During the last few decades there has been a steady increase in the use of living donors for kidney transplantation. Today, not only family members (including spouses) but also more distant relatives, friends, and even anonymous donors become live donors. Most studies have focused on the incidence of hypertension and proteinuria or kidney function after donor nephrectomy. However, knowledge about psychosocial consequences of donating an organ is also important.
Some types of complications such as long-term pain and depression may prolong sick leave and even result in loss of work. Economic losses during hospitalization and investigations, and the outcome of the transplantation are factors that could affect the donor’s social life. Questionnaires for assessing quality of life are a commonly used instrument for analyzing the psychosocial status of individuals. The standardized questionnaire makes it possible to compare different groups of patients. The Short Form-36 questionnaire also has been used in recent studies of living donors.
It is striking that the donors’ quality of life is reported to be better than or equivalent to that of controls in the published data (1–4). This suggests that donors have a certain personality with high self-esteem and that the donation procedure increases these positive traits (5). However, among the donors we also find people who regret the procedure. This can be seen in 1% to 5% of donors and is usually linked to bad outcome of the transplantation or chronic pain from the nephrectomy scar or elsewhere. The worst scenario for donors seems to be death of the recipient within the first year. Also, early graft losses cause depression in the donor. Chronic pain in and around the scar, which has been reported mainly by donors with flank incisions, causes discomfort and regret because there really is not a good cure. Diffuse pain like fibromyalgia pain has also been reported in some donors.
Economic losses resulting from loss of income during hospitalization often do not involve great sums, but they do create irritation and stress. It is an outrage that a donor, who saves society an average of approximately $1 million, cannot be compensated for such loss of income. Other causes of stress are failure to call donors for regular check-ups and doctors differing in their opinions or changing their minds about the necessity of check-ups. And even if happiness and positive feelings are more common traits, anxiety about the recipient also exists among some donors. It is interesting that elderly people experience the donation as less stressful than do young people. It is therefore advisable to accept the older donor first.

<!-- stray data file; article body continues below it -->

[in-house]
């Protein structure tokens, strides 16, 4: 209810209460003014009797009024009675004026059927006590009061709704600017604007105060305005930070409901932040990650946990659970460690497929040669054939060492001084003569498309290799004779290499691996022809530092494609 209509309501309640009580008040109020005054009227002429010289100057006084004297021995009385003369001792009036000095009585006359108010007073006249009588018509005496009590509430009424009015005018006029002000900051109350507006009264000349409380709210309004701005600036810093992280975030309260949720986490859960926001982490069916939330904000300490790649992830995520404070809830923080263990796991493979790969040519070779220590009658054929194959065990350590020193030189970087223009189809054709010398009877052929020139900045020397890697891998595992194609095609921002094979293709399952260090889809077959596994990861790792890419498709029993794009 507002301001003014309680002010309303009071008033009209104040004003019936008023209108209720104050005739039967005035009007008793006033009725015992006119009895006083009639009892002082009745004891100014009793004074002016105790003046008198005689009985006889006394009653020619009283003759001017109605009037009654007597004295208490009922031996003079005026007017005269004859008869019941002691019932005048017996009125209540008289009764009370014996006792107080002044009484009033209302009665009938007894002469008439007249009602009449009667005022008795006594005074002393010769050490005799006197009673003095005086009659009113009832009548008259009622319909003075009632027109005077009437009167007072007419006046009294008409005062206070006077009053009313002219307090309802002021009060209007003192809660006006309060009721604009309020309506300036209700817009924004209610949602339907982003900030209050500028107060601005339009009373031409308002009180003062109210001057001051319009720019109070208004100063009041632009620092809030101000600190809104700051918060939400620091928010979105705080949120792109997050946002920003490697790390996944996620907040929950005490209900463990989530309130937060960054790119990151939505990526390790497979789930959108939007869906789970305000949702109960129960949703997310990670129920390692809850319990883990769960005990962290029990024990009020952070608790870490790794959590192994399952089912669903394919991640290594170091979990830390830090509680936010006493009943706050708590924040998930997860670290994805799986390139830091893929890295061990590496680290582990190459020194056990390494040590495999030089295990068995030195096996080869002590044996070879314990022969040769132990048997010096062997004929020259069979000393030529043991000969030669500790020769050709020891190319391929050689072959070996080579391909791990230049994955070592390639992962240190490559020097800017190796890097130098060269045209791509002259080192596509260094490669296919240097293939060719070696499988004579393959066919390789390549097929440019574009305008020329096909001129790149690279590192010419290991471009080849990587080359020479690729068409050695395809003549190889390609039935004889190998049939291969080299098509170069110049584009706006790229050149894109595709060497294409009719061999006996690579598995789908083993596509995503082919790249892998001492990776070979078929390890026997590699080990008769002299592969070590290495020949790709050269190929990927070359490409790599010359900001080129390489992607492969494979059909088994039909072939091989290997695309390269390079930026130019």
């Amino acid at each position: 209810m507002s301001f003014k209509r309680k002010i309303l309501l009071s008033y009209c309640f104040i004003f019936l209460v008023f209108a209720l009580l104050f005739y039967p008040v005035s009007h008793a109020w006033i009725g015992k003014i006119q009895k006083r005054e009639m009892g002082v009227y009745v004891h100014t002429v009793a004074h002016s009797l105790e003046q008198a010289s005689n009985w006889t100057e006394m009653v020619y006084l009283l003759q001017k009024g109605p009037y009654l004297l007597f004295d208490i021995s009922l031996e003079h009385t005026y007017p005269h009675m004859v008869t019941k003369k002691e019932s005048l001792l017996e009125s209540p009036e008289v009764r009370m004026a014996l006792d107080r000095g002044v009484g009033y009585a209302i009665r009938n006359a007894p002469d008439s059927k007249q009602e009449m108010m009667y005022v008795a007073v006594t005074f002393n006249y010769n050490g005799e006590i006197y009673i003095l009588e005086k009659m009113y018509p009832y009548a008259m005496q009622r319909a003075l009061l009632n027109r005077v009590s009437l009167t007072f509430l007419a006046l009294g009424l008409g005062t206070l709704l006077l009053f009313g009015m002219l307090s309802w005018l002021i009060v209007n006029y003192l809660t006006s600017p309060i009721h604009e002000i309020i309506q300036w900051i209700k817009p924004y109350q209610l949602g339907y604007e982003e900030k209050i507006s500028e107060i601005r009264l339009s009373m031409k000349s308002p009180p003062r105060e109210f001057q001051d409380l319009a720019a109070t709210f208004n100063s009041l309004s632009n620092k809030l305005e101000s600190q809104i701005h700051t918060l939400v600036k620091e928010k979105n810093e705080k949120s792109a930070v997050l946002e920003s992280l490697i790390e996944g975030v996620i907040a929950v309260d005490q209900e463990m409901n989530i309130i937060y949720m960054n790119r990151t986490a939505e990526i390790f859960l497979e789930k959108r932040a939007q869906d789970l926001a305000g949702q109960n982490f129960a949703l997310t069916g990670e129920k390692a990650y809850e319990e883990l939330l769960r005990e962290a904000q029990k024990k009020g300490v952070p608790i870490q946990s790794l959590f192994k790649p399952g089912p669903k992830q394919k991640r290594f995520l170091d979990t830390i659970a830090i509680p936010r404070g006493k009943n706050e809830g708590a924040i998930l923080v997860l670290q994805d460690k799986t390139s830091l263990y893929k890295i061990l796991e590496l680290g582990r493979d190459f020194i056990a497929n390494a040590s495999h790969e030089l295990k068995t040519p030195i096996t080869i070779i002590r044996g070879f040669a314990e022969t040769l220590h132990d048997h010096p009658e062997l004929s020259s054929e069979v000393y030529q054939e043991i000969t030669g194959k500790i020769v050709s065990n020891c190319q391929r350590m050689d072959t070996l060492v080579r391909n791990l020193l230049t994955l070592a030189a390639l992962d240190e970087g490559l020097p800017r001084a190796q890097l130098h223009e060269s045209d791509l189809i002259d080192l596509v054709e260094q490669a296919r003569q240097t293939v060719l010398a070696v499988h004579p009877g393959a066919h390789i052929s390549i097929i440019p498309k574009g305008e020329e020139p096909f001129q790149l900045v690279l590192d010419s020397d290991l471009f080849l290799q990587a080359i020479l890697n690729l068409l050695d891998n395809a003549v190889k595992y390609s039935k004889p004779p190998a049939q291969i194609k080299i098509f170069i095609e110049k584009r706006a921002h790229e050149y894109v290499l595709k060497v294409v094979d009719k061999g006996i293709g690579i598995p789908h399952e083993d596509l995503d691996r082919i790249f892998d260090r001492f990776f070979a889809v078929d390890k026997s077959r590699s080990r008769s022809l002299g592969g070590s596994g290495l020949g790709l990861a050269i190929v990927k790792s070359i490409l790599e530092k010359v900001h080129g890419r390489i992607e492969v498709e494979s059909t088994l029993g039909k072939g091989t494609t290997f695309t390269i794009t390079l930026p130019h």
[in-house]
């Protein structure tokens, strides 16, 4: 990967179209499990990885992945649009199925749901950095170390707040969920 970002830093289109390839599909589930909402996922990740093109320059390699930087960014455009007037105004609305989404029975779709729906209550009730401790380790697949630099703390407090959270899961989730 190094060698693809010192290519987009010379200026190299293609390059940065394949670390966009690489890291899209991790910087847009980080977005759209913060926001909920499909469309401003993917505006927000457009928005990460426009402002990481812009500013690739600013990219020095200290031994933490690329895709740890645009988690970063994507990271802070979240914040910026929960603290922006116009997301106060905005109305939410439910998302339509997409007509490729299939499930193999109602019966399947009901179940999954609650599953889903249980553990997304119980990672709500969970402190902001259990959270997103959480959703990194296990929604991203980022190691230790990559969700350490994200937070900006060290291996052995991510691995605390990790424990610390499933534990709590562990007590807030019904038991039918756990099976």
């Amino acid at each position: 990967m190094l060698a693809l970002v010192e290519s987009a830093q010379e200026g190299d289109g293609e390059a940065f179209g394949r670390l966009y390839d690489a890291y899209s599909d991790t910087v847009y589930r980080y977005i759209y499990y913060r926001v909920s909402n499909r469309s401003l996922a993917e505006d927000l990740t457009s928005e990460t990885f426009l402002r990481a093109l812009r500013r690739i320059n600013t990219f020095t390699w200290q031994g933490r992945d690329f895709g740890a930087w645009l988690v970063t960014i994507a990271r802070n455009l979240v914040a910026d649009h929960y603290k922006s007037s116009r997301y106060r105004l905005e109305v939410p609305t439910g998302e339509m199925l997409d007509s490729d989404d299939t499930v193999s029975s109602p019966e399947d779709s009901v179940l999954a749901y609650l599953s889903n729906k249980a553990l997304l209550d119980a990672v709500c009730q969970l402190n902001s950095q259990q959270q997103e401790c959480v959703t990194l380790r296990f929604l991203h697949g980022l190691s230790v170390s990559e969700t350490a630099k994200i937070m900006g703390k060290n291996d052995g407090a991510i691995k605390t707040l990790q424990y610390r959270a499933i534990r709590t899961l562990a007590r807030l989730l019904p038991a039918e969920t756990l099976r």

In the article by Giessing et al in this issue of Transplantation(6), it is suggested that psychosocial check-ups should be introduced for the donor. We are aware that some donors need support after the procedure, but most donors return to a normal life. However, providing psychosocial check-ups would convey the message that the health care system cares for the donors, not only before the donation but also afterward.
Moreover, we think that the choice of donors is of utmost importance. Not all people who want to donate an organ and who are suggested by the recipients can be donors. The medical investigation programs are important, and a prospective donor should have several visits with the practitioner before the donation to feel safe about the task to donate. Also, it is important to find psychologic instruments that can give us proper support in advising potential donors about whether to donate. Such instruments could also be helpful if complications occur after the donation. It seems that approximately 5% of donors have long-term psychologic problems, which is probably lower than in the general population. Surgical trauma and the result of the transplantation are extremely important for the donor. With the new type of donor who is not a family member, there may be more, or fewer, psychosocial problems. We therefore need to continuously obtain information about our living donors. An interactive follow-up with generous support is always a good idea because the donors are often the “silent heroes.” Fortunately, however, donors generally have a long life ahead of them.
1. Westlie L, Fauchald P, Talseth T, et al. Quality of life in Norwegian kidney donors. Nephrol Dial Transplant
1993; 8: 1146.
2. Johnson E, Anderson J, Jacobs C, et al. Long-term follow-up of living kidney donors: quality of life after donation. Transplantation
1999; 67: 717.
3. Fehrman-Ekholm I, Brink B, Ericsson C, et al. Kidney donors don’t regret. Follow-up of 370 donors in Stockholm since 1964. Transplantation
2000; 69: 2067.
4. Isotani S, Fujisawa M, Ichikawa Y, et al. Quality of life of living kidney donors: the short-form 36-item health questionnaire survey. Urology
2002; 60: 558.
5. Simmons RG, Klein SD, Simmons RL. Gift of life: the social and psychological impact of organ transplantation
. New York, NY: Wiley 1977.
6. Giessing M, Reuter S, Schönberger B, et al. Quality of life of living kidney donors in Germany: a survey with the Validated Short Form-36 and Giessen Subjective Complaints List-24 Questionnaires. Transplantation
2004; 78: 864.